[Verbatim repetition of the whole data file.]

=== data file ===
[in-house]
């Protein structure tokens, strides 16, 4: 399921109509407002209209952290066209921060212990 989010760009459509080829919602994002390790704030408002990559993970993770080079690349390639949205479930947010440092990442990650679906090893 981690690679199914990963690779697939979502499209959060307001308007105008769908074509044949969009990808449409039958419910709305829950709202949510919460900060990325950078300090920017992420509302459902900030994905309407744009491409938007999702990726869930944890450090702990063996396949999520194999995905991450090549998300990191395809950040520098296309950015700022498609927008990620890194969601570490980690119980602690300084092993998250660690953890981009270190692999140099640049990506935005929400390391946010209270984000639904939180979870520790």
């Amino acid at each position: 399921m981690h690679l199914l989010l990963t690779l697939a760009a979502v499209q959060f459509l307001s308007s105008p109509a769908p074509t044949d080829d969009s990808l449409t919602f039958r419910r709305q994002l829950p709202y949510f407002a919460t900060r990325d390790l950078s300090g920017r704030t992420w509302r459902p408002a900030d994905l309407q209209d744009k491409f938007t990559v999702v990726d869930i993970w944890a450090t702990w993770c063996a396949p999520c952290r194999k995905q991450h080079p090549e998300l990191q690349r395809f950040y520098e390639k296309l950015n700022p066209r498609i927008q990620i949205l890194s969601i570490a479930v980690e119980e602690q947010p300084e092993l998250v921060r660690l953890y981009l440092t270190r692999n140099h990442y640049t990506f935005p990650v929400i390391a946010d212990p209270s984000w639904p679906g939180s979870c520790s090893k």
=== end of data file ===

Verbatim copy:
[in-house]
């Protein structure tokens, strides 16, 4: 399921109509407002209209952290066209921060212990 989010760009459509080829919602994002390790704030408002990559993970993770080079690349390639949205479930947010440092990442990650679906090893 981690690679199914990963690779697939979502499209959060307001308007105008769908074509044949969009990808449409039958419910709305829950709202949510919460900060990325950078300090920017992420509302459902900030994905309407744009491409938007999702990726869930944890450090702990063996396949999520194999995905991450090549998300990191395809950040520098296309950015700022498609927008990620890194969601570490980690119980602690300084092993998250660690953890981009270190692999140099640049990506935005929400390391946010209270984000639904939180979870520790």
């Amino acid at each position: 399921m981690h690679l199914l989010l990963t690779l697939a760009a979502v499209q959060f459509l307001s308007s105008p109509a769908p074509t044949d080829d969009s990808l449409t919602f039958r419910r709305q994002l829950p709202y949510f407002a919460t900060r990325d390790l950078s300090g920017r704030t992420w509302r459902p408002a900030d994905l309407q209209d744009k491409f938007t990559v999702v990726d869930i993970w944890a450090t702990w993770c063996a396949p999520c952290r194999k995905q991450h080079p090549e998300l990191q690349r395809f950040y520098e390639k296309l950015n700022p066209r498609i927008q990620i949205l890194s969601i570490a479930v980690e119980e602690q947010p300084e092993l998250v921060r660690l953890y981009l440092t270190r692999n140099h990442y640049t990506f935005p990650v929400i390391a946010d212990p209270s984000w639904p679906g939180s979870c520790s090893k």